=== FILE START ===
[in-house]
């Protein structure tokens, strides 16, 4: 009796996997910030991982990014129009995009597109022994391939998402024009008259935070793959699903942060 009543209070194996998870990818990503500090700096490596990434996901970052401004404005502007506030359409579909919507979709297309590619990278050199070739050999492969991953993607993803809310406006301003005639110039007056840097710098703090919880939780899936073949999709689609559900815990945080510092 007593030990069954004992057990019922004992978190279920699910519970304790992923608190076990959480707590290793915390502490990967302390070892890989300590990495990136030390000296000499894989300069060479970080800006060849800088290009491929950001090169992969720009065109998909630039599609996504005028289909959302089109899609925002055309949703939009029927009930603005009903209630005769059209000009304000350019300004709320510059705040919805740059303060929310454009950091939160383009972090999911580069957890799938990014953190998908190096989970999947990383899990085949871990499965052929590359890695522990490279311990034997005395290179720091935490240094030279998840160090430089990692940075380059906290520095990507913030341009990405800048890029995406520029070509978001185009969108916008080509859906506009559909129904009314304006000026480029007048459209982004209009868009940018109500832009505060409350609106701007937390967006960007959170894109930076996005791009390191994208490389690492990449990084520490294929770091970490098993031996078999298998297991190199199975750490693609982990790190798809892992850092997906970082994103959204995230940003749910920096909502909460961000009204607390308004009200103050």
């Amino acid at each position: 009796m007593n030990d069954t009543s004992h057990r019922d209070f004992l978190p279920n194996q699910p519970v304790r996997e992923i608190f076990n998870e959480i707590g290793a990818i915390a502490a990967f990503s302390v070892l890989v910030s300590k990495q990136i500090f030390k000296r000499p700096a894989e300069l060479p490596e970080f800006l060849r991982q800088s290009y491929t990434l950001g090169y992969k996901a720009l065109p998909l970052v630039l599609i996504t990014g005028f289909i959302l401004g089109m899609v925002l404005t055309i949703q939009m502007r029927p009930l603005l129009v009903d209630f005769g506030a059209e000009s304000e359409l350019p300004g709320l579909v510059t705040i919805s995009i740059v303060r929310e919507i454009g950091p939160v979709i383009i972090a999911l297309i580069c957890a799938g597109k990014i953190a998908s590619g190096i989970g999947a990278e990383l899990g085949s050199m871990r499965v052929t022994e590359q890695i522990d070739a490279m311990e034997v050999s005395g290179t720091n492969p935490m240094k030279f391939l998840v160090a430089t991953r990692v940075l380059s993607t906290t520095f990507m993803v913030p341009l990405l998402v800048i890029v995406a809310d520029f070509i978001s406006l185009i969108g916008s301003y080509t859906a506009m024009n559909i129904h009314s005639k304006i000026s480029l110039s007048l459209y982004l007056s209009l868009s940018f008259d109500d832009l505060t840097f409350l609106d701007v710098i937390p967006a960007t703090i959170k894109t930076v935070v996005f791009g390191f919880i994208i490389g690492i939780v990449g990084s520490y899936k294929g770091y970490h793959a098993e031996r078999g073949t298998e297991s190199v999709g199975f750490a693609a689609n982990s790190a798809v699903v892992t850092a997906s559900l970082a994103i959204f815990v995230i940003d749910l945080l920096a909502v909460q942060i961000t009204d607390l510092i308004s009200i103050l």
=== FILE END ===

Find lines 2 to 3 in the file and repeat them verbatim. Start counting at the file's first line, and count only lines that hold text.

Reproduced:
């Protein structure tokens, strides 16, 4: 009796996997910030991982990014129009995009597109022994391939998402024009008259935070793959699903942060 009543209070194996998870990818990503500090700096490596990434996901970052401004404005502007506030359409579909919507979709297309590619990278050199070739050999492969991953993607993803809310406006301003005639110039007056840097710098703090919880939780899936073949999709689609559900815990945080510092 007593030990069954004992057990019922004992978190279920699910519970304790992923608190076990959480707590290793915390502490990967302390070892890989300590990495990136030390000296000499894989300069060479970080800006060849800088290009491929950001090169992969720009065109998909630039599609996504005028289909959302089109899609925002055309949703939009029927009930603005009903209630005769059209000009304000350019300004709320510059705040919805740059303060929310454009950091939160383009972090999911580069957890799938990014953190998908190096989970999947990383899990085949871990499965052929590359890695522990490279311990034997005395290179720091935490240094030279998840160090430089990692940075380059906290520095990507913030341009990405800048890029995406520029070509978001185009969108916008080509859906506009559909129904009314304006000026480029007048459209982004209009868009940018109500832009505060409350609106701007937390967006960007959170894109930076996005791009390191994208490389690492990449990084520490294929770091970490098993031996078999298998297991190199199975750490693609982990790190798809892992850092997906970082994103959204995230940003749910920096909502909460961000009204607390308004009200103050």
């Amino acid at each position: 009796m007593n030990d069954t009543s004992h057990r019922d209070f004992l978190p279920n194996q699910p519970v304790r996997e992923i608190f076990n998870e959480i707590g290793a990818i915390a502490a990967f990503s302390v070892l890989v910030s300590k990495q990136i500090f030390k000296r000499p700096a894989e300069l060479p490596e970080f800006l060849r991982q800088s290009y491929t990434l950001g090169y992969k996901a720009l065109p998909l970052v630039l599609i996504t990014g005028f289909i959302l401004g089109m899609v925002l404005t055309i949703q939009m502007r029927p009930l603005l129009v009903d209630f005769g506030a059209e000009s304000e359409l350019p300004g709320l579909v510059t705040i919805s995009i740059v303060r929310e919507i454009g950091p939160v979709i383009i972090a999911l297309i580069c957890a799938g597109k990014i953190a998908s590619g190096i989970g999947a990278e990383l899990g085949s050199m871990r499965v052929t022994e590359q890695i522990d070739a490279m311990e034997v050999s005395g290179t720091n492969p935490m240094k030279f391939l998840v160090a430089t991953r990692v940075l380059s993607t906290t520095f990507m993803v913030p341009l990405l998402v800048i890029v995406a809310d520029f070509i978001s406006l185009i969108g916008s301003y080509t859906a506009m024009n559909i129904h009314s005639k304006i000026s480029l110039s007048l459209y982004l007056s209009l868009s940018f008259d109500d832009l505060t840097f409350l609106d701007v710098i937390p967006a960007t703090i959170k894109t930076v935070v996005f791009g390191f919880i994208i490389g690492i939780v990449g990084s520490y899936k294929g770091y970490h793959a098993e031996r078999g073949t298998e297991s190199v999709g199975f750490a693609a689609n982990s790190a798809v699903v892992t850092a997906s559900l970082a994103i959204f815990v995230i940003d749910l945080l920096a909502v909460q942060i961000t009204d607390l510092i308004s009200i103050l």